When the application for the proposed new Hyatt Place on Griffith St next to CSD landed on the town website, one of the first things that jumped off the page was the number of parking spaces "provided". That number would be 118.
One thing about developments and parking is that parking isn't so much "provided" as it's "required". Municipalities tend to have requirements built into their planning ordinances. Often there are specific requirements for specific uses such as hotels. What's interesting is that after spending years rewriting its own planning ordinance, Davidson's doesn't mention anything specific about hotels.
According to a discussion had with Davidson Planning Director Jason Burdette at Tuesday's Transportation Plan Open House at Town Hall, the standard commercial requirements would have to make do for a hotel.
Those requirements state a minimum of 2 spaces per 1000 sq ft of development up to 3.5 spaces per 1000 sq ft.
At those rates, 118 spaces implies a hotel between 34,000 and 59,000 square feet. Another way to estimate the size of the hotel is using the info on the Hyatt Place development guidelines website. Starting with 115 rooms (a number provided to the town in August) and applying the guidelines gets a hotel a little over 50,000 square feet.
The real question is this. Does only 118 spaces provide enough parking for a hotel with 115 rooms, nearly 1800 square feet of meeting space and a full service rooftop restaurant and outdoor dining space?
The simple answer is very likely not. The situation is made worse when one considers the 118 spots includes 19 spaces of street parking according to the preliminary project diagram.
According to multiple articles and looking at different planning ordinances that do address hotels, the best way to estimate parking needs is to look at each use for the hotel separately while factoring in different things like distance to the airport, is the restaurant open to the public, and how many staff are needed.
In the absence of the town having its own detailed requirements, aShortChronicle pulled together the below model for the parking needs for 115 guestrooms, 1800 square feet of meeting space, and a 140 seat full service restaurant with outdoor seating. Maxing out all those uses for parking to achieve a "peak" parking need and then taking 80%, 60%, and 40% of those peak uses allows one to mix and match numbers for different scenarios.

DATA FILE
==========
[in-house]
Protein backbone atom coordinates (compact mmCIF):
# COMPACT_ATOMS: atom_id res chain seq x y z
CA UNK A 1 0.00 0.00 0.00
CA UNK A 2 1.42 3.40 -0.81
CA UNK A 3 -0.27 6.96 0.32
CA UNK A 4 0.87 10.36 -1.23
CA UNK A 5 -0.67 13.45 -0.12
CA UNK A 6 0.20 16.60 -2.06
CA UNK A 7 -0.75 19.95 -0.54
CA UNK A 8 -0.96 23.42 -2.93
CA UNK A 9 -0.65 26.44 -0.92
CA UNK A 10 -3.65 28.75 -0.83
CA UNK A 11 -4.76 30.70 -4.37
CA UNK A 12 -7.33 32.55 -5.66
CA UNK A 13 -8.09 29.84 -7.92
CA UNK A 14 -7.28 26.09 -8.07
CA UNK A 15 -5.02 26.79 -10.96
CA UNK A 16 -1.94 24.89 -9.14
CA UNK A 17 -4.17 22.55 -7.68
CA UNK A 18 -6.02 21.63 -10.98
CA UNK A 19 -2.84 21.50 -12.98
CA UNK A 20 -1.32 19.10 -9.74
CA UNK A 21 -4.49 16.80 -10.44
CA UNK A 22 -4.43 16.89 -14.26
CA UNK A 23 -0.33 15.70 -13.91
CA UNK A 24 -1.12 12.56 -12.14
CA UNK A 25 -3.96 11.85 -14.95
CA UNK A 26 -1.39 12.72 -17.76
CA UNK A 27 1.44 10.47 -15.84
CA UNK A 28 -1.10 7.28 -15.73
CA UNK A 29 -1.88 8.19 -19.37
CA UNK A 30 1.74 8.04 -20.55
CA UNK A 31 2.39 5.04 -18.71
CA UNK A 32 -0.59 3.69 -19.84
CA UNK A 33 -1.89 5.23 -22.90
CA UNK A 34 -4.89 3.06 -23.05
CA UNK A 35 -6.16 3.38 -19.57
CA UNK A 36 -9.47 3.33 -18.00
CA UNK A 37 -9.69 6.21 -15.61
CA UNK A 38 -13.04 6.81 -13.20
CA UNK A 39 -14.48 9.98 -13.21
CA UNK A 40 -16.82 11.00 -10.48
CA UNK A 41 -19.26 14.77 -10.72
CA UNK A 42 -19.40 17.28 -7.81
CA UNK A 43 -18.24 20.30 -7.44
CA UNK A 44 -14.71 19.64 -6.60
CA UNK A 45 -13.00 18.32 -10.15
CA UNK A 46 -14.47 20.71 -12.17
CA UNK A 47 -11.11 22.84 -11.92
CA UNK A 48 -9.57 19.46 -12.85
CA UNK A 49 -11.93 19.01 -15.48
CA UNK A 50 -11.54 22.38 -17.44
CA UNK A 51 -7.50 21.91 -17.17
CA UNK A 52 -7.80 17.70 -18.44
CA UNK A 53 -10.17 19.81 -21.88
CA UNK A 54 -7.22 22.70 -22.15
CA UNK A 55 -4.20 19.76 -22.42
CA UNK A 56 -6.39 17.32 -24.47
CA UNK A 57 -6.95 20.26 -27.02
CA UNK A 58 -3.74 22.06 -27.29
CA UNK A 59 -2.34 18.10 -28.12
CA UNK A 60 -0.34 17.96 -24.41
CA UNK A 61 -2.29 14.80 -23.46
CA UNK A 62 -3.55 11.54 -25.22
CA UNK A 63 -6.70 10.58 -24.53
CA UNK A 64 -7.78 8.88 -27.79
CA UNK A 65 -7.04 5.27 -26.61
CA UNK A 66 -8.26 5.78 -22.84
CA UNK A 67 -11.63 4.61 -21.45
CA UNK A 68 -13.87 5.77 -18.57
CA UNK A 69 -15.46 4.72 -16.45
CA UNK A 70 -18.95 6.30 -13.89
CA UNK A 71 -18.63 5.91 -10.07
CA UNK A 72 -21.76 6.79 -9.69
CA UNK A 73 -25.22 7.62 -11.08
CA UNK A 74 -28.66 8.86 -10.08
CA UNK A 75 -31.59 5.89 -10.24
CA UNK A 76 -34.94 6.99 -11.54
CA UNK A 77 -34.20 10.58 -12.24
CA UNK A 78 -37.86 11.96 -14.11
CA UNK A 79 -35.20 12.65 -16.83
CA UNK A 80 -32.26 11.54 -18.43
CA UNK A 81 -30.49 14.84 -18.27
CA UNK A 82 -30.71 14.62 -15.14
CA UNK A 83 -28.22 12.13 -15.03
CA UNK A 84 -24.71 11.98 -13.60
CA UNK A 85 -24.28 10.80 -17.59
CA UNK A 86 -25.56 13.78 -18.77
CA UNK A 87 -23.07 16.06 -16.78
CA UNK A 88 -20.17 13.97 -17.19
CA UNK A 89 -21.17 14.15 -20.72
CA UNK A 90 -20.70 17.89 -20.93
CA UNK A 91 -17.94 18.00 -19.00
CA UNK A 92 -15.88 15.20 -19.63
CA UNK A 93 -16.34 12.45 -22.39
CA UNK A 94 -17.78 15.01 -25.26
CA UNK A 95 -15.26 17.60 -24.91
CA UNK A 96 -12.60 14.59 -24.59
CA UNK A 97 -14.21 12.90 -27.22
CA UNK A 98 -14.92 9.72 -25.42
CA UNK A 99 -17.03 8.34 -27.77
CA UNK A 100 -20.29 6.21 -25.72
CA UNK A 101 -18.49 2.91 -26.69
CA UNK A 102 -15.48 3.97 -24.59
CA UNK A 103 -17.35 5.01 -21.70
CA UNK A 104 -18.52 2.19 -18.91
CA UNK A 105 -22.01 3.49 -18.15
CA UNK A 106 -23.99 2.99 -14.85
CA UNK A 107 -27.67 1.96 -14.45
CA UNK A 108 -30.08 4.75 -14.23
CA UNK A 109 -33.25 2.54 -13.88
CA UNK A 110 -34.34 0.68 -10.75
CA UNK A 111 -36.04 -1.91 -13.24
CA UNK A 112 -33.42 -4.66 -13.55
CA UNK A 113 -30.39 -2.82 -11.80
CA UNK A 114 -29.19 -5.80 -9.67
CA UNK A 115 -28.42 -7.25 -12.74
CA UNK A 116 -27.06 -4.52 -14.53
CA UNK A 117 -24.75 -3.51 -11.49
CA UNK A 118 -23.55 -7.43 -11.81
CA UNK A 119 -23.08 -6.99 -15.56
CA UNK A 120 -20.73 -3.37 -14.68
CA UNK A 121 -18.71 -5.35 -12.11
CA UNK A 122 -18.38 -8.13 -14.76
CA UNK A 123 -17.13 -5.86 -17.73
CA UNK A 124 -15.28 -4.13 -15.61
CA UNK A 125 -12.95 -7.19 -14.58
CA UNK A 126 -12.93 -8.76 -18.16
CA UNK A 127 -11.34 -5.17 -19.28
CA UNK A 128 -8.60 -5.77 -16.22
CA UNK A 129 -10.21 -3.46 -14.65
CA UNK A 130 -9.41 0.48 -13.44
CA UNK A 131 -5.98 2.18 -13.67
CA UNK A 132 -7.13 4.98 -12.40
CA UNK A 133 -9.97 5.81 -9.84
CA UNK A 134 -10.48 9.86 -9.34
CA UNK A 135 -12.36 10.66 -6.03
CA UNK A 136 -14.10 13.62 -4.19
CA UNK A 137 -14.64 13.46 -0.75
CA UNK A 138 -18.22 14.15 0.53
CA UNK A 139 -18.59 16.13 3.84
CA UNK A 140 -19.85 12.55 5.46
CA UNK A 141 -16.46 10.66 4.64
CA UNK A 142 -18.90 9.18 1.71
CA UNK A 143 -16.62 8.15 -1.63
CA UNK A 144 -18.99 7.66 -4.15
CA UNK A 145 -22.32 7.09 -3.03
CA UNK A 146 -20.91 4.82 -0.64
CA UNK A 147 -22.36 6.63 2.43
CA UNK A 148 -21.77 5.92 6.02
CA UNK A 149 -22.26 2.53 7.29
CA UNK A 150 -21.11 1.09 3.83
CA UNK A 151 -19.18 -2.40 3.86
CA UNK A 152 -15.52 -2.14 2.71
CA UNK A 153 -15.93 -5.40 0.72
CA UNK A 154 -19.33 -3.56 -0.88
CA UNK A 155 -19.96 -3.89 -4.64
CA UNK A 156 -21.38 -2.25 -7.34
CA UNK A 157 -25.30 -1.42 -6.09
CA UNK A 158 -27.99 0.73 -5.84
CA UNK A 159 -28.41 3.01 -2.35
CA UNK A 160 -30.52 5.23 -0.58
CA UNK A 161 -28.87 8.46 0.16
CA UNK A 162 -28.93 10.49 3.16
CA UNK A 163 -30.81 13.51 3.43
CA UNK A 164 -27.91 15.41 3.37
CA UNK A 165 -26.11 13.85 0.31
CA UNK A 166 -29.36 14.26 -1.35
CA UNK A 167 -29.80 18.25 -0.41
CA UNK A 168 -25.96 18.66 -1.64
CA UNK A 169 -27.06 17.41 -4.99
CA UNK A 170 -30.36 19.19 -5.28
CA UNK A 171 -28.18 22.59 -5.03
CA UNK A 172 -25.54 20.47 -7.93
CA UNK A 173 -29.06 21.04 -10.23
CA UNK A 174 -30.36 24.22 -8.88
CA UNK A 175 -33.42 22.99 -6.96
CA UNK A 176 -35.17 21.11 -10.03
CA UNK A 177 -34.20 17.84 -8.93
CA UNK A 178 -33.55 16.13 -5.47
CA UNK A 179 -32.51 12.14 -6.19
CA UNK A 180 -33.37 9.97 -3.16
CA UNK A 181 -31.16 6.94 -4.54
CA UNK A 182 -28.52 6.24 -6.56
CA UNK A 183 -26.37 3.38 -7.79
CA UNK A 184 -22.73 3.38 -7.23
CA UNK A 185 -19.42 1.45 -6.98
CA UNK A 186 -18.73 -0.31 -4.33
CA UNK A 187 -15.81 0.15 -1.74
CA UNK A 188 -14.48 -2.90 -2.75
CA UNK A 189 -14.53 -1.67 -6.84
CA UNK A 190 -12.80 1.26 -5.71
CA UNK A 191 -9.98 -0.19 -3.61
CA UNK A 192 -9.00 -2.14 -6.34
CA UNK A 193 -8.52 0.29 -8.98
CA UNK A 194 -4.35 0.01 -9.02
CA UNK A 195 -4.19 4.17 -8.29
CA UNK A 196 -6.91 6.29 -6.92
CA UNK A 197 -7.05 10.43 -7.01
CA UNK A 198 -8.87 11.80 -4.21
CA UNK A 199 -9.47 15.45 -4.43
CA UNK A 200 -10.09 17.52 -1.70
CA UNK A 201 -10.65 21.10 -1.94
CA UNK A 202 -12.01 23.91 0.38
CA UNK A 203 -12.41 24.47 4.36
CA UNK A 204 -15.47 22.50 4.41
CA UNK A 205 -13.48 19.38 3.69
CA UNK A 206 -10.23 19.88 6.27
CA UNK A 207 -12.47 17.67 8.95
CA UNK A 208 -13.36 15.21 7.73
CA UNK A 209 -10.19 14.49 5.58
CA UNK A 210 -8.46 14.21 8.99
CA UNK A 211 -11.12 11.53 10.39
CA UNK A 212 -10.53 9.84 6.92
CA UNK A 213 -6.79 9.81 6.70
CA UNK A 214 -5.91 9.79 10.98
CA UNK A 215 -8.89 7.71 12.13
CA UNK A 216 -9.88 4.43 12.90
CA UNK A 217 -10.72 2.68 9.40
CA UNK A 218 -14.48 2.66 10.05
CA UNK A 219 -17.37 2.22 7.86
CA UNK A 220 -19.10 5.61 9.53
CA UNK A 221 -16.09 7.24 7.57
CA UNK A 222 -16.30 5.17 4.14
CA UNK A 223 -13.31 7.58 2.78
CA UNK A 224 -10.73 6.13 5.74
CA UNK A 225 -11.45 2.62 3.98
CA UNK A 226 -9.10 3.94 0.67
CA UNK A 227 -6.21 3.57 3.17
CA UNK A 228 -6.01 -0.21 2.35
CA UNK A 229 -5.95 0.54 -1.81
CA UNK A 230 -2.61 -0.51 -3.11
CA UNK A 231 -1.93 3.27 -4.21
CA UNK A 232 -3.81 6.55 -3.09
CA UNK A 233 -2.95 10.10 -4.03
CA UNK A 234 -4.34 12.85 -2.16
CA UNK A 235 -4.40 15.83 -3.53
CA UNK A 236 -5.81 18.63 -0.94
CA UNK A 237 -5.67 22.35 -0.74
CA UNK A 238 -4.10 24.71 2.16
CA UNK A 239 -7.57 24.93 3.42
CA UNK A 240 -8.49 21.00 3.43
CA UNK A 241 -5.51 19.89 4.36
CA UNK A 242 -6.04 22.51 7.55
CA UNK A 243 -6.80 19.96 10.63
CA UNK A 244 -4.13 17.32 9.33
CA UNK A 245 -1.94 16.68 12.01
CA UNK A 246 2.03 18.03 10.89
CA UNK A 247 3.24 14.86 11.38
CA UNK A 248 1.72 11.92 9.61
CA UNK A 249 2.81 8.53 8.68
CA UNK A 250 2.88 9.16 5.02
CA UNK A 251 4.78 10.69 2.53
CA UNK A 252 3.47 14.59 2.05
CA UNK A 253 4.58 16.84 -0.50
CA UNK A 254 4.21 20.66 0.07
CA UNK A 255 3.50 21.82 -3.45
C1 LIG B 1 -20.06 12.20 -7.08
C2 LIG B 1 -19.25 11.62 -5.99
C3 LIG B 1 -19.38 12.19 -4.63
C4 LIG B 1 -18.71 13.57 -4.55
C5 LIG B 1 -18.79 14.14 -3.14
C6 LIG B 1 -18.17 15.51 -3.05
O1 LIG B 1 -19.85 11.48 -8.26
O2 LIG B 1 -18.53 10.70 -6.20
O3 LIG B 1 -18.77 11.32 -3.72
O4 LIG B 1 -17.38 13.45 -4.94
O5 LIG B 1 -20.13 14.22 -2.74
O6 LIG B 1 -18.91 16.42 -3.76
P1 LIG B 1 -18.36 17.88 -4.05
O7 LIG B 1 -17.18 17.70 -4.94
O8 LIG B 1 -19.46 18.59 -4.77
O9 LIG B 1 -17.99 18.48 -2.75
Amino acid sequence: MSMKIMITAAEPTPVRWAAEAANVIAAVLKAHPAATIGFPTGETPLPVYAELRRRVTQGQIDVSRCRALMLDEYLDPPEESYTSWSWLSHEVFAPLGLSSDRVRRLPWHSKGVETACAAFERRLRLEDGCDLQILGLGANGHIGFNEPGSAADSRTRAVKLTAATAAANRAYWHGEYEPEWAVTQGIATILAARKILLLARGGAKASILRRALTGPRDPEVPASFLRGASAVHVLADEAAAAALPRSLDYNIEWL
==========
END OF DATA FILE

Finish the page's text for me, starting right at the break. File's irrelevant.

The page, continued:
The assumptions in the above chart make an honest attempt to not double count the need for parking between uses. For example restaurants often have 1 parking spot for 3 seats and 1 parking spot for every two bar seats. This model used 1 parking space every 4 seats and did not separate out for bar seating to accommodate for the fact that some restaurant patrons will also be hotel guests whose parking need is counted under for hotel category. The model also minimized the need for hotel and restaurant staff parking by assuming 1/3 of staff will walk or carpool. If these assumptions are wrong then parking needed is more likely to go up, not down. Additionally, staffing numbers for hotel and restaurant may me low.
So, what are some obvious scenarios.
The Wedding: It is easy to see a wedding or similarly sized event maxing out all uses. That would mean the hotel is a full 91 spaces short of its needs. 209 - 118 = 91. This assumes this occurs when school next door is not in session and all on street parking is available.
The Daytime Business Forum: While peak parking need for this hotel will likely be in the evening for hotel and restaurant uses, any full use of the meeting space during the day will conflict with the peak parking need of the Community School of Davidson next to this site - meaning the street parking will be in use. Taking the other uses at the hotel at 40% and adding the peak use for meeting space yields a hotel parking need of 136. In a worst case, none of the street parking is available because of school use. Meaning a total hotel deficit of 136 - 118 + 19 = 37.
The 60% Capacity Use Case: Maybe the most concerning is the "average" use of all aspects at the same time. It seems reasonable that could occur regularly. If 10 on street parking spaces are in use already, then the hotel would have a 20 space deficit. 128 - 118 + 10 = 20. It should be noted that any existing and new on street parking will be heavily used during the day by the existing school as the current parking capacity on the hotel site becomes unavailable.
Mix and match the numbers for your own scenarios. There are likely more that will cause issues. Pick apart the assumptions as well.
If this concerns you, contact the Davidson Board to encourage them to address this issue before they even consider approving this site for hotel use.
Reach the Board at email@example.com.